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Most signed free trade agreements (FTA) have reflected that Vietnam always run deficit trend, however, in July 2019, this trend is changing into surplus thanks to CPTPP implementation.
This is considered as a highlight of export, import and trading relationships between 10 countries enterting into CPTPP, which has come into effect from the begin of the year.
The latest data of General Department of Customs compares export and import turnover, and trade deficit of Vietnam with other 10 countries of CPTPP in the first 7 months in 2018 and that in the first 7 months in 2019 as follows:
(Unit: USD millions)
|The first 7 months in 2018||The first 7 months in 2019||The first 7 months in 2018||The first 7 months in 2019||The first 7 months in 2018||The first 7 months in 2019|
|8. New Zealand||275||309||330||326||-55||-17|
Increase of export, decrease of import
Export turnover of Vietnam in 10 other countries of CPTPP is quite good, accounting for 15.4% of total export turnover of Vietnam. Among 27 markets with over USD 1 billion export turnover, there are 6 markets coming from CPTPP
The growth rate of Vietnam’s export turnover to these markets is lower than the general growth rate (7.5% compared to 7.8%), but the increase is different from that of China (in 1991), or that in Thailand (in 1995), or that in Korea (in 2018) – at this time, exports fell or rose low, while imports increased, making trade deficit rise.
Total export increasing rate of these markets reached USD 156.5 million, among which, markets in Japan, Canada and Mexico are witnessed a quite good increase to USD 1,010 million, USD 546 million and USD 290 million, respectively.
The export of agricultural, forestry and fishery products to China in 7 months this year was difficult because China changed the import quota policy, while that in markets of 10 other countries of CPTPP reached a good level, of which Japan was ranked first, followed by Malaysia, Canada, Australia, Singapore, Mexico, New Zealand, Chile, Peru, Brunei, contributing to reduce the decline of export these producst from the Chinese market.
Import turnover of Vietnam in these markets is decreased by 2.3%, equivalent to USD 503 million, compared to the same period of the previous year. In particular, markets of Mexico, Singapore and Malaysia are witnessed a decrease of import turn over to Vietnam to USD 659 million, USD 490 million and USD 219 million, respectively, etc.
Shifting from deficit to surplus
Because Vietnam’s exports to 10 countries in CPTTP increased, while imports from here decreased, so if in the same period last year Vietnam was in a trade deficit position, then in 7 months of this year, trade surplus was quite good.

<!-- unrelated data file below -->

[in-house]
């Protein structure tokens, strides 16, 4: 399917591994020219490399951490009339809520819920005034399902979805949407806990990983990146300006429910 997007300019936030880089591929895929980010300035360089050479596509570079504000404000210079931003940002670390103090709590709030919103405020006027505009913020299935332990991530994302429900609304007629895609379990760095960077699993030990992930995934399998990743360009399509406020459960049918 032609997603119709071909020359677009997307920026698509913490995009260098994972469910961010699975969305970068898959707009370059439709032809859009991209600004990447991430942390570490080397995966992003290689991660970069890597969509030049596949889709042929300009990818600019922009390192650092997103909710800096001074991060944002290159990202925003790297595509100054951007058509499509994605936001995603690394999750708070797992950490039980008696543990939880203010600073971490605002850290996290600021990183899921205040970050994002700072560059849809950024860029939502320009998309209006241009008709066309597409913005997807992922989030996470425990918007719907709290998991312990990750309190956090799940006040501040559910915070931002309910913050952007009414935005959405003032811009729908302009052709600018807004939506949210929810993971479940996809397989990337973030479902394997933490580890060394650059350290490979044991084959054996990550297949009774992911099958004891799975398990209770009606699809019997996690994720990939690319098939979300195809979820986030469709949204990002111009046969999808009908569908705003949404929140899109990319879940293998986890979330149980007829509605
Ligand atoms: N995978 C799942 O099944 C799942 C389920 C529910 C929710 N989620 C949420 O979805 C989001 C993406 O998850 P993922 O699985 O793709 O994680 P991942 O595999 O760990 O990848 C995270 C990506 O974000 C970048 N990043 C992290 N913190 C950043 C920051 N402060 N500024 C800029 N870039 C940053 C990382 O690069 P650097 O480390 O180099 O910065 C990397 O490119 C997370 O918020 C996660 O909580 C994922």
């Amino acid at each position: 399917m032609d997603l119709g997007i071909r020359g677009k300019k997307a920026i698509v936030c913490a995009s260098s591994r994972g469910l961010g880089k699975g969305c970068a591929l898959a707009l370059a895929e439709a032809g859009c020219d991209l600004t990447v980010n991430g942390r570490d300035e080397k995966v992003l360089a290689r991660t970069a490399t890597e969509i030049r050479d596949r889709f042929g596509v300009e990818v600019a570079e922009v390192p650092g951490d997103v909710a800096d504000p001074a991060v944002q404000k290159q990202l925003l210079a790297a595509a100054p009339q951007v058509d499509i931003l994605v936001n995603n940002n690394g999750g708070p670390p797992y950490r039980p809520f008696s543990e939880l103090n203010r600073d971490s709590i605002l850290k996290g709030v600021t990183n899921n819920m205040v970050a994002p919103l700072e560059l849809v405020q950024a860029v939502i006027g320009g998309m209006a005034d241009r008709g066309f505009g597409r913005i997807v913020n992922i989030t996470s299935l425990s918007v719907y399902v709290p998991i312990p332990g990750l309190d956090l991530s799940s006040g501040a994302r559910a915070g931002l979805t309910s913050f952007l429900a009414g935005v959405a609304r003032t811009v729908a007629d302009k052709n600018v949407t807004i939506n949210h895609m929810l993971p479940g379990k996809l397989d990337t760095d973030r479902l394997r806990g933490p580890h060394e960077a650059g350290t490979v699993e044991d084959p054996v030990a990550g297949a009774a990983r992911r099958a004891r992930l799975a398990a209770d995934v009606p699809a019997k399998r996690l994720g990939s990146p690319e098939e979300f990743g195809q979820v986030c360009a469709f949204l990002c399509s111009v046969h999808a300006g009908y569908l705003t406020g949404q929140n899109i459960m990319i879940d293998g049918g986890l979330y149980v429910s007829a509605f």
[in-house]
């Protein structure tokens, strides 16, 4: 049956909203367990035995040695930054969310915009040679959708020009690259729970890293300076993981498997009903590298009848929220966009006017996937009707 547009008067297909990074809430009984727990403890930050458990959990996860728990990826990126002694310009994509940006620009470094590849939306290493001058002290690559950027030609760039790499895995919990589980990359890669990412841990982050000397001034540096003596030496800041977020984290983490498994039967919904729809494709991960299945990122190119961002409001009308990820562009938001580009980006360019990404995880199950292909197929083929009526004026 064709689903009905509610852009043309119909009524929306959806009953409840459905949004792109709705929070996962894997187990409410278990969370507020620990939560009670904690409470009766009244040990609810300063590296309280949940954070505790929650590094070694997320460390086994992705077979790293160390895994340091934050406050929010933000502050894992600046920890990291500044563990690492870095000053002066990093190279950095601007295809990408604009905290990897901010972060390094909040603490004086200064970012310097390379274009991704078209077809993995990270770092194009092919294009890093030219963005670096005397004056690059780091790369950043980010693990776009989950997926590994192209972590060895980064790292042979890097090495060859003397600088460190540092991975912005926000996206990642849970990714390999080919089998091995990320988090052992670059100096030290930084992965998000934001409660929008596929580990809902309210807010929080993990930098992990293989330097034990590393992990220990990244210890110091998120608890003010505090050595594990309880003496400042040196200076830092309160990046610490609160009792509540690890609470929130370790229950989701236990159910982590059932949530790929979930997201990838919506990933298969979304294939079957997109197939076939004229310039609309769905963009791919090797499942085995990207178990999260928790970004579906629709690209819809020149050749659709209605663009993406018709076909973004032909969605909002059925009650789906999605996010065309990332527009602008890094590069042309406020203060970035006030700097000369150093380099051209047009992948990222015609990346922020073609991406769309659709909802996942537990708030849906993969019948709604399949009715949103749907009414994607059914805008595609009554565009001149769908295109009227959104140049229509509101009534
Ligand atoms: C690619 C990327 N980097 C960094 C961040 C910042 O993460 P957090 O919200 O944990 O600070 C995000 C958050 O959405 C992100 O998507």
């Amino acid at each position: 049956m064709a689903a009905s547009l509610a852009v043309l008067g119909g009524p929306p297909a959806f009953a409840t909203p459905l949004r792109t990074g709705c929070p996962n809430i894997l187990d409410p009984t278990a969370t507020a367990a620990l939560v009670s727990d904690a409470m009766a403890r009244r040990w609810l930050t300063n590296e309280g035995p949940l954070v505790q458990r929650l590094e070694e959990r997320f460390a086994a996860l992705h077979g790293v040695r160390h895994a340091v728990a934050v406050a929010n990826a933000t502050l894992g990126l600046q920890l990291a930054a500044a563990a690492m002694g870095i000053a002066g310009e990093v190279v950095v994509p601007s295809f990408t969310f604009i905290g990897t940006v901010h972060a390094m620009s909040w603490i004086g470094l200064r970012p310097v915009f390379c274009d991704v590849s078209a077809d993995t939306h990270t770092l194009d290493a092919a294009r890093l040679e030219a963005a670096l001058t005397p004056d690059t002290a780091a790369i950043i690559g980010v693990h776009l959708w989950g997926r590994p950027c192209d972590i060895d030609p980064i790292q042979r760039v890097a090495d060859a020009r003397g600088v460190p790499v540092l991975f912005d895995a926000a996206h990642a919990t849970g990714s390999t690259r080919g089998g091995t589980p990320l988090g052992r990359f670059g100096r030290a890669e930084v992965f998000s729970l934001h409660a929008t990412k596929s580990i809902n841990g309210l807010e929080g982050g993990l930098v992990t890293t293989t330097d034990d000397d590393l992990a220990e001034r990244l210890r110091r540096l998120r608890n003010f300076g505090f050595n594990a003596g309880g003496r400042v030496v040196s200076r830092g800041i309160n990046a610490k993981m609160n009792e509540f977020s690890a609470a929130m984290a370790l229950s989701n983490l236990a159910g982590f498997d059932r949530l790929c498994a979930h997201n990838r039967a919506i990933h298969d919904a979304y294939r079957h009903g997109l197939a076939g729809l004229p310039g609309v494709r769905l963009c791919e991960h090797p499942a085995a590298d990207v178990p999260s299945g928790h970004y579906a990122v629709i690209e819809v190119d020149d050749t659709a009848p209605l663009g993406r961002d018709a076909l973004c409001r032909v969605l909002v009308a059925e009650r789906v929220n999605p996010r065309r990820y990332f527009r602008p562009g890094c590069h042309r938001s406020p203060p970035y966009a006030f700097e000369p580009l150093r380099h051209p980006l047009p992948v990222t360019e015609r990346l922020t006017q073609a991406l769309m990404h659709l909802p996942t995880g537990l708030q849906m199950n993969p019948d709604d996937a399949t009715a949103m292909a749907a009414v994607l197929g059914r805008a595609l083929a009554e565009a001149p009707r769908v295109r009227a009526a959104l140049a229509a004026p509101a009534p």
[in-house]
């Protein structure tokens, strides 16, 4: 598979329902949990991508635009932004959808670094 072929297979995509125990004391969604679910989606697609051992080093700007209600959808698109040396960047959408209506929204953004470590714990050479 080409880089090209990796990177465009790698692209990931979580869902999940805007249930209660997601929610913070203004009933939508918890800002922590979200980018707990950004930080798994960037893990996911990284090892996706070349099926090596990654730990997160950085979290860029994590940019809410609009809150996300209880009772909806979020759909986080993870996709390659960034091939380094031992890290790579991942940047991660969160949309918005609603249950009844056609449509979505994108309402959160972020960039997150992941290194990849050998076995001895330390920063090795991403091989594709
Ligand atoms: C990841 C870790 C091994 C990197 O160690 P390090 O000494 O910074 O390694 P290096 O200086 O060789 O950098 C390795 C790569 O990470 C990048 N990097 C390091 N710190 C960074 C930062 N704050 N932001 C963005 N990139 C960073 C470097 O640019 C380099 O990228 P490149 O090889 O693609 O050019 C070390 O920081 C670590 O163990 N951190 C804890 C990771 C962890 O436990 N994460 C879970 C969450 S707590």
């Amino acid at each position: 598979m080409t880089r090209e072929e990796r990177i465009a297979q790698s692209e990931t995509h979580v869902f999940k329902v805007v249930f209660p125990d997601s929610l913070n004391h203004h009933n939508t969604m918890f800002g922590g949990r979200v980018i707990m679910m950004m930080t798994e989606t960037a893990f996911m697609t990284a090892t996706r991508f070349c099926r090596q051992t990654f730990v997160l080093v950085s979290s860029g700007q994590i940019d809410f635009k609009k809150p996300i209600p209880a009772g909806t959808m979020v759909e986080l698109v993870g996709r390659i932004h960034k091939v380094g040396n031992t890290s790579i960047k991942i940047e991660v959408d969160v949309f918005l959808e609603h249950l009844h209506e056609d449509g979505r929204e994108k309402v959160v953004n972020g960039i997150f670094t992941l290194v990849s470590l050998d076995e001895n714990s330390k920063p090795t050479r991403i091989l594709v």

In these 10 markets, Vietnam is in a trade surplus with 5 markets and the trade surplus of each of these 5 markets are above USD 100 million, on which Canada is having the largest surplus, followed by Mexico, Japan, Chile and Peru. Notably, the trade surplus was higher than that in the same period last year, especially Japan has shifted its trade deficit to a big trade surplus.
The above developments are positive results of implementation of CPTPP. The results are more meaningful when they came out in the first months. Thus, one the one hand, Vietnamese enterprises have taken advantage opportunity of the market with reducing import tax rate to these countries. On the other hand, these are also markets that can contribute to capability of Vietnam in handling difficulties in exporting agricultural, forestry and fishery products to China.
Although Vietnam has achieved positive results, it is only the first step, therefore, we should not be subjective. Vietnam’s exports to some markets have been reduced (to USD 373 million with Australia, to USD 122 million with Malaysia); imports from some markets have been risen (i.e Australia, Canada, Peru, Brunei); trade deficit happened in some markets (such as Malaysia, Australia, Singapore, Brunei, New Zealand). Notably, Australia carried out trade surplus last year but now carries out trade deficit, while trade deficit with Brunei is increasing.
In addition, Vietnam’s export share is still low compared to the total imports of these markets. The growth rate of exports to these markets is lower than the general growth rate of the total export turnover of Vietnam, affecting the implementation of the general export growth plan, etc.